“And where are you flying today?”
I’ve just stepped up to the check-in counter for my Pan Am Experience “flight,” and according to Air Hollywood‘s website, I’m about to “relive the magic of flying onboard a luxurious Pan Am 747.” In this case, I’ll be flying on board a specific 747, the Pan Am Clipper Juan T. Trippe, named after the airline’s founder. And the entire trip will happen in a Pacoima, CA warehouse.
The counter sits just inside the entrance to the terminal / club lobby where I and my fellow passengers congregate while waiting for the departure of our Boeing 747. The lobby is large, filled with displays of Pan Am memorabilia, actual airline seats, retro-style tables and chairs, and a full bar manned by a gentleman sporting a white dinner-jacket.
Frank Sinatra’s most recognizable hits waft lazily through the air, encouraging me to leave behind all the accumulated stress of the week: work, deadlines, traffic, all the digital distractions. “Come fly with me…” Frank croons, and his invitation is impossible to decline. Who am I to argue with the Chairman of the Board?
My destination is the bar, which seems apropos given the Pan Am Experience is all about recreating luxury air travel in the 1970’s. However, I’m intercepted by a dapper, silver-maned gentleman who introduces himself as Talaat Captan, the owner of Air Hollywood. We chat briefly before he excuses himself to welcome the other passengers arriving. I later learn the fascinating story of how he came to be running Air Hollywood, but for now, I redirect myself for another approach to the bar.
I order a Bombay Sapphire gimlet and hope Talaat doesn’t notice. Clearly the drink of choice for tonight should be a three-olive dry martini, but I opt for a gimlet with a splash of simple syrup and hope my anachronistic choice doesn’t spoil the mood.
I needn’t worry.
The gimlet is an icy delight, and no one attempts to escort me out of the warehouse. Quite the contrary, in fact, as a lovely woman named Barbara, who will be working our flight tonight, steps over. She’s seen me taking pictures with my iPhone.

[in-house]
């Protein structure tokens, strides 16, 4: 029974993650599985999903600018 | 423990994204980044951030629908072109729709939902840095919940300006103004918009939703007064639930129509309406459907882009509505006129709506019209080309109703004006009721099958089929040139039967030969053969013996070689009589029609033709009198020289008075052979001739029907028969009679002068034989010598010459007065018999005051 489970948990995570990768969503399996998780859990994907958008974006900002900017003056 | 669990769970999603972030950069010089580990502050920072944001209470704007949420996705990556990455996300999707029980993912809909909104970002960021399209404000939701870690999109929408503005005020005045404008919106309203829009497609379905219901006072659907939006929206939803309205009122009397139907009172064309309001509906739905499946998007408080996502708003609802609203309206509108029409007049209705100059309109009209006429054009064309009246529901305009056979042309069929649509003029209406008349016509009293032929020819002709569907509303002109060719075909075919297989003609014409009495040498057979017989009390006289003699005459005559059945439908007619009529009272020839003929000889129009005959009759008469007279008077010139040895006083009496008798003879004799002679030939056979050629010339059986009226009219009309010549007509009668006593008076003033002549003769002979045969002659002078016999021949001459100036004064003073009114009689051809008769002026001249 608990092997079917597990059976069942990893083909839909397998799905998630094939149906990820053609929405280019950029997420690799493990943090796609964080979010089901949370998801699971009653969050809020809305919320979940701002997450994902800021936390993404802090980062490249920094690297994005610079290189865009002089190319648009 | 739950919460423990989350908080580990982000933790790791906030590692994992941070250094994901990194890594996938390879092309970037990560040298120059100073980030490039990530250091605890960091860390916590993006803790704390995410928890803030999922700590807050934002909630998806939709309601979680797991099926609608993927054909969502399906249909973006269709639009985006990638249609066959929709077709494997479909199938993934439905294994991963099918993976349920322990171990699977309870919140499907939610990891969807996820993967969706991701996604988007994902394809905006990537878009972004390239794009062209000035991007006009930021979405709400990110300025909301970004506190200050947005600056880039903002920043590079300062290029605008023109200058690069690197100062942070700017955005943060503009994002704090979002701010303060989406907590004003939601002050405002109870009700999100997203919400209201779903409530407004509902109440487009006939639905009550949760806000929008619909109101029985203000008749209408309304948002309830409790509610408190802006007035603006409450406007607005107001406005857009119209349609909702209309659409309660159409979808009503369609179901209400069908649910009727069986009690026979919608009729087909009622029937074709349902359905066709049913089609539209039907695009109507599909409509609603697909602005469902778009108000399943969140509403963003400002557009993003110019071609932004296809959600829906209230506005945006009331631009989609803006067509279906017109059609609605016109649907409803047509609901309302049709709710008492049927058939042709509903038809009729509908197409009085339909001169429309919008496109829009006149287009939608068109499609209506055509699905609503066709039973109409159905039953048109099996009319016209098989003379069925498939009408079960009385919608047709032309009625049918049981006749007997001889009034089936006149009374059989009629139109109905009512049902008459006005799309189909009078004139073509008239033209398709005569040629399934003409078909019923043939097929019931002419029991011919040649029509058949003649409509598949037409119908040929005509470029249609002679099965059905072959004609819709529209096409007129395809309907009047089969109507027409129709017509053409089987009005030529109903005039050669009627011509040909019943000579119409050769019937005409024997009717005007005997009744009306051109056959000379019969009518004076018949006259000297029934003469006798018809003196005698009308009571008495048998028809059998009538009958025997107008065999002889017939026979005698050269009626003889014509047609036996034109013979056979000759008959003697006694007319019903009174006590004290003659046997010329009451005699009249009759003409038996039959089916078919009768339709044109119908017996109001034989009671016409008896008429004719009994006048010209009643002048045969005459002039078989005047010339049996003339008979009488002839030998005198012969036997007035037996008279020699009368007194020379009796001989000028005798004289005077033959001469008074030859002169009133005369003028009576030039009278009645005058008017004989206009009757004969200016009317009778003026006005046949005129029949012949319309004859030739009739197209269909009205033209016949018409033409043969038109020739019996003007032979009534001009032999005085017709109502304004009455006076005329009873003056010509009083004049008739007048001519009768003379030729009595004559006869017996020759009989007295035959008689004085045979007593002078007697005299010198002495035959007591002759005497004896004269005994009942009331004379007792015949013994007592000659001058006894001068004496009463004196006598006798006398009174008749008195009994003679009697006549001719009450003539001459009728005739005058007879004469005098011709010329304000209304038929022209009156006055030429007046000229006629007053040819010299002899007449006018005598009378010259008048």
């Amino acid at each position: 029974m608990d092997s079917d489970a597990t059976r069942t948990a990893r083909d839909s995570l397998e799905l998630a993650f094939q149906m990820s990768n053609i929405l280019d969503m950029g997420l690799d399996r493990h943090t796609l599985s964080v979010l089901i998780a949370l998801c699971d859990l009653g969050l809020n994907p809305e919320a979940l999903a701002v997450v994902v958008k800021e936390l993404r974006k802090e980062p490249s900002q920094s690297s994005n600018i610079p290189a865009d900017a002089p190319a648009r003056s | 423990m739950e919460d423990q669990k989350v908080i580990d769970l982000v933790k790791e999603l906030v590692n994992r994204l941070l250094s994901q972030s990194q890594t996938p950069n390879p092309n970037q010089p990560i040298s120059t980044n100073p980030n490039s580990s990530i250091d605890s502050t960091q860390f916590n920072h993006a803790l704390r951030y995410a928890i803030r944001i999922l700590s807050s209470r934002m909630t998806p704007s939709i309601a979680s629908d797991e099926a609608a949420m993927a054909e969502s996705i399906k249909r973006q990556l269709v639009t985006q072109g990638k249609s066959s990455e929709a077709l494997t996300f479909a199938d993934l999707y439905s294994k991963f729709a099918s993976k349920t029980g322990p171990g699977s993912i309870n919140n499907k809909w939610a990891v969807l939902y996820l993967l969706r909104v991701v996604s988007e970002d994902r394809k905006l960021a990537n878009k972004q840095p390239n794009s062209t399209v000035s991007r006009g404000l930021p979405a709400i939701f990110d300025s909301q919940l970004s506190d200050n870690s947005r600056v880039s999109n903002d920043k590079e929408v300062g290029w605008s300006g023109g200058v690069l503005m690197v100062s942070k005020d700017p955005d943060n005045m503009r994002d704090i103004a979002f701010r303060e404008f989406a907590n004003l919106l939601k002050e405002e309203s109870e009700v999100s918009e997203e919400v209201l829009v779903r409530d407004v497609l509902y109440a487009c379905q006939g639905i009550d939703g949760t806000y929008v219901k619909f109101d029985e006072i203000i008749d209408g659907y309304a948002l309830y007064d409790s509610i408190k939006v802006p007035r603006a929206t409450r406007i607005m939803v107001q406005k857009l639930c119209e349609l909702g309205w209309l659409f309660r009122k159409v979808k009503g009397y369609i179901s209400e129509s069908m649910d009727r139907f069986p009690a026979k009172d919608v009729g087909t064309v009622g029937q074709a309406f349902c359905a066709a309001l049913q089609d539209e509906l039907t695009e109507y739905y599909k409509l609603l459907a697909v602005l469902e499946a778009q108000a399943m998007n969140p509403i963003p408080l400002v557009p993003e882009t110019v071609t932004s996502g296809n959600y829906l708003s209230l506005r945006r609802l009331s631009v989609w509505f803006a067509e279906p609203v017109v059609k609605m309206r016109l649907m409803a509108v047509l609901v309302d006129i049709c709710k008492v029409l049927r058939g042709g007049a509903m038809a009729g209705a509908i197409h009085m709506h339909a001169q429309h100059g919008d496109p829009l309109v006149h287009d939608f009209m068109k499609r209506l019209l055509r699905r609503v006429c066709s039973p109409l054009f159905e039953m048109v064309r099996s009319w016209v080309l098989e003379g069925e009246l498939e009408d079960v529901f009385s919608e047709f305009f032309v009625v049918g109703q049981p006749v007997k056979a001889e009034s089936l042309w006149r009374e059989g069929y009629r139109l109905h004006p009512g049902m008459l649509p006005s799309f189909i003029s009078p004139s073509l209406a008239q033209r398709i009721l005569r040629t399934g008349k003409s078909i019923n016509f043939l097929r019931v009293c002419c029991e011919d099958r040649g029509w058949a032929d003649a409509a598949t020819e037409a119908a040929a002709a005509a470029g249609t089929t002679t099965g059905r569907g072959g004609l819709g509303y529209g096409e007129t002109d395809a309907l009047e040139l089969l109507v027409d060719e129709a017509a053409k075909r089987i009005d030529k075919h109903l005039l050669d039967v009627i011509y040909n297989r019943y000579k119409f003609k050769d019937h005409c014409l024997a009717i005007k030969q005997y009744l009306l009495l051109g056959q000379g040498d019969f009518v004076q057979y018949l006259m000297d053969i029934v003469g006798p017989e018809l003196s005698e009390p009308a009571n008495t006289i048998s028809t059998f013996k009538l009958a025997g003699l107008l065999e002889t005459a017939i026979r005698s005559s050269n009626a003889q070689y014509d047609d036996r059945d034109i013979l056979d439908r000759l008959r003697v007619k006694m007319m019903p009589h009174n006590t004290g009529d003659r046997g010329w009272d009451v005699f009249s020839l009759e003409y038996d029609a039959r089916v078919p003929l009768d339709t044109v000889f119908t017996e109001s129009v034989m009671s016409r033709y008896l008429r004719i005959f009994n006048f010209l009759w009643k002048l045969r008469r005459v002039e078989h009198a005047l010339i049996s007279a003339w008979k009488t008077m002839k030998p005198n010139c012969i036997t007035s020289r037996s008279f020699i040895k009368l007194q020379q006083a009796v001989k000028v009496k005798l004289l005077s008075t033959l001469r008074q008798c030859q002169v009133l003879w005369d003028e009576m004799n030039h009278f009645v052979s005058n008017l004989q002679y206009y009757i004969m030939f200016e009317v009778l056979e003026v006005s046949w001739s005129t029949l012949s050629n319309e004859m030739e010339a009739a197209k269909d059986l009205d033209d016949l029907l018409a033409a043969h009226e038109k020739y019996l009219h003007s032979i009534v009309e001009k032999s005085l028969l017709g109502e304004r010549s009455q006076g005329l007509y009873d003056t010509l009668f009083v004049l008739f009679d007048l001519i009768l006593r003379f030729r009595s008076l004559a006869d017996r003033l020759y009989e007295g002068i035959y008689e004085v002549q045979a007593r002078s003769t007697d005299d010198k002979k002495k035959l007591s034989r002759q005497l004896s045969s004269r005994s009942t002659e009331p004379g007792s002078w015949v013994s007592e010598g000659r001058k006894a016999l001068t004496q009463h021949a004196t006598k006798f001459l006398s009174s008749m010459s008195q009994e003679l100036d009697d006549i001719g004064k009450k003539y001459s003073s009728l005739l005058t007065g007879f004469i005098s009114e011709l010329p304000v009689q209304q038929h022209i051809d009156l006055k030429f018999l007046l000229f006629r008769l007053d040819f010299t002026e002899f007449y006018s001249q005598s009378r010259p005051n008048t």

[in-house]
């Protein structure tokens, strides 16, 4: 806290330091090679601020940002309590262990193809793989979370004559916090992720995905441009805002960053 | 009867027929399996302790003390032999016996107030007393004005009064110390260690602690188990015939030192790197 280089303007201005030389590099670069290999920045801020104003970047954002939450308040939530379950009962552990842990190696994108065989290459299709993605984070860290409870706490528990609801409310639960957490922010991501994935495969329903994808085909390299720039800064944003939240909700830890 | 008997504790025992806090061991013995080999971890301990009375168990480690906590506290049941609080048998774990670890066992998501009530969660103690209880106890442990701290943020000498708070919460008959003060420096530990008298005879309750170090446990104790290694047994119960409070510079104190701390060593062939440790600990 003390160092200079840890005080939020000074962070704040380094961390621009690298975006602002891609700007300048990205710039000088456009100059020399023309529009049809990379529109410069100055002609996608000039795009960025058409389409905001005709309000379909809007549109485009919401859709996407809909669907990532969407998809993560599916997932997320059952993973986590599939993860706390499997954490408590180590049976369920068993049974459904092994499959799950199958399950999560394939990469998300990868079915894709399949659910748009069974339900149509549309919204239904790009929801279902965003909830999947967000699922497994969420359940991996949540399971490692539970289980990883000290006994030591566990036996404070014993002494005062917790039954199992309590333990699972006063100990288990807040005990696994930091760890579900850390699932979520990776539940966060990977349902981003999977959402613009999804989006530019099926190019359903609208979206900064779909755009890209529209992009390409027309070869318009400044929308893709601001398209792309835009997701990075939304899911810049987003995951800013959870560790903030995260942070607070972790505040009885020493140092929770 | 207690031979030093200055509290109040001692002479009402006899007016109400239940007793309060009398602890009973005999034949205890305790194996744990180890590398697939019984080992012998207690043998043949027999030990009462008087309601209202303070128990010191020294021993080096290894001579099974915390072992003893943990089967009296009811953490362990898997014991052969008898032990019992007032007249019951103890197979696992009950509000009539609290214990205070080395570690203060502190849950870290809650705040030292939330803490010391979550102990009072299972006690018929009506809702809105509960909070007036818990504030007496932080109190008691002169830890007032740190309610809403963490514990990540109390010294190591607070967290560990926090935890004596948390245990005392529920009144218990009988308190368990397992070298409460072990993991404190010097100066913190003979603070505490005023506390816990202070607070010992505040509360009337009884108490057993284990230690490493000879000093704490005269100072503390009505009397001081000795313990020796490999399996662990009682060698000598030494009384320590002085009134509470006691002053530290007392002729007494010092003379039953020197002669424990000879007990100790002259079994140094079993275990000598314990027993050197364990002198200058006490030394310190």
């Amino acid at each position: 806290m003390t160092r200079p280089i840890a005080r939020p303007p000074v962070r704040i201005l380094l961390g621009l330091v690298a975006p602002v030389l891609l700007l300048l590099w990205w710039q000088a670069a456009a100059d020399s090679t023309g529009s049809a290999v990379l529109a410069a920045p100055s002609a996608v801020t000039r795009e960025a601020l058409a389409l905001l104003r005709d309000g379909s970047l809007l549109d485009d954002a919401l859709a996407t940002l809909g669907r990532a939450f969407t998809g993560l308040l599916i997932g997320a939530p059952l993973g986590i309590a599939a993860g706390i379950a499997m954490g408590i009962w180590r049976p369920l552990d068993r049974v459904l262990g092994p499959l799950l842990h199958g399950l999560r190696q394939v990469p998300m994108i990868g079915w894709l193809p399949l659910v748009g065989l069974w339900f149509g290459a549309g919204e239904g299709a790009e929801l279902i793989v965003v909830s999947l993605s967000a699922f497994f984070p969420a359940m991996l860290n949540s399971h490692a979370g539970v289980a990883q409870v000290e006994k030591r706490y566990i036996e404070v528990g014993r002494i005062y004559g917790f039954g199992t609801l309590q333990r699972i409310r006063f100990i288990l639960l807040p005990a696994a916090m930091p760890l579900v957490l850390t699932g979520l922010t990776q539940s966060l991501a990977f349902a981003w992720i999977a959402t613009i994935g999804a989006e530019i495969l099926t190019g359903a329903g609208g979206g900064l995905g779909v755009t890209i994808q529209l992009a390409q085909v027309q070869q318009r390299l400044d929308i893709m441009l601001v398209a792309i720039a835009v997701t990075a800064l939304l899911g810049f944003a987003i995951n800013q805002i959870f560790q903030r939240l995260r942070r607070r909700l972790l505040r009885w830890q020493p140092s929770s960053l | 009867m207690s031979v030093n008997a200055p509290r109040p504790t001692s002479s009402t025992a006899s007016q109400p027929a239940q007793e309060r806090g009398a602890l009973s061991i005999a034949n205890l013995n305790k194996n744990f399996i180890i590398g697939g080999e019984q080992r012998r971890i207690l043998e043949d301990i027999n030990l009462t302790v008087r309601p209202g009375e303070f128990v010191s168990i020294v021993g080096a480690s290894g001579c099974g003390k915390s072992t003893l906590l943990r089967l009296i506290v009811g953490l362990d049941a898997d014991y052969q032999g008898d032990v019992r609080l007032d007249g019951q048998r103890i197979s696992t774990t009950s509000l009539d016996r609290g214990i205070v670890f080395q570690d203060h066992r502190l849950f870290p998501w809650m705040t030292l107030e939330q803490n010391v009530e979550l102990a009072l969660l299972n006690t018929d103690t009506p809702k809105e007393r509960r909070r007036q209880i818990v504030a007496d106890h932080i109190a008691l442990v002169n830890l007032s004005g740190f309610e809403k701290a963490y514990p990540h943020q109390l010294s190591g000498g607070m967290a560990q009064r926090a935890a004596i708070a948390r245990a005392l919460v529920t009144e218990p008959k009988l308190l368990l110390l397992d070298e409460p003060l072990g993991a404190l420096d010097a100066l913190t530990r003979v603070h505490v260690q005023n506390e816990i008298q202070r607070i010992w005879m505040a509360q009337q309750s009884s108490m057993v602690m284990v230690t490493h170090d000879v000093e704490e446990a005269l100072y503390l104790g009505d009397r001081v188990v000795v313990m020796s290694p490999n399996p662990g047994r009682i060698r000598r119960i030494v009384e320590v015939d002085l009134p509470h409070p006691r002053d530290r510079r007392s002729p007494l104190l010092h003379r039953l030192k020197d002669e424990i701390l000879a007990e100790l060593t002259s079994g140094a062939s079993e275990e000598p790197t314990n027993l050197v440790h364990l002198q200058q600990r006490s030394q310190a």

“Would you like me to take a picture of you in front of the 747 or in one of the lounge seats?”
It’s clear the other passengers are snagging pictures just as I am, and we’re all faced with the age-old conundrum of taking a selfie writ large: how do you put yourself in the picture if you’re the one pressing the button? The Pan Am Experience crew seem well aware of our problem and circulate around the room, offering to take our pictures with our device of choice.
Barbara takes my iPhone, happily snaps a few pictures for me and asks if there’s anything else she can help me with before slipping away to help another passenger capture some digital memories of the evening.
I take a seat while more passengers check in. They’re a mix of ex-Pan Am employees, Pan Am enthusiasts, and people like me who are simply interested in this unique experience. What we all have in common this evening is an open, friendly attitude, and I find myself slipping back in time, back to the days when air travel was neither commonplace nor the commodity that it is today.
Then again, it occurs to me we’ve already been encouraged to show up with the proper attitude. Emails from Air Hollywood prior to the experience set a fun but upscale tone:
As your pilots and cabin crew run through their flight preparations, we are getting reports of some adverse weather expected during the flight. Forecasts show heavy showers of Vodka Martinis and Tom Collins for much of the ride, but nothing we can’t navigate…
This is an upscale affair, so no jeans, sneakers, shorts, t-shirts, and flip flops will be allowed. You are part of a shared aesthetic experience, so please dress the part!
We’re all taking part in something special, and the reference to a shared aesthetic experience resonates with me. We’re co-creating the entire thing, much like a LARP (which, in a way, this is). That knowledge, perhaps helped along by the bar, spurs a burst of extroverted introductions. The couple seated next to me are a prime example.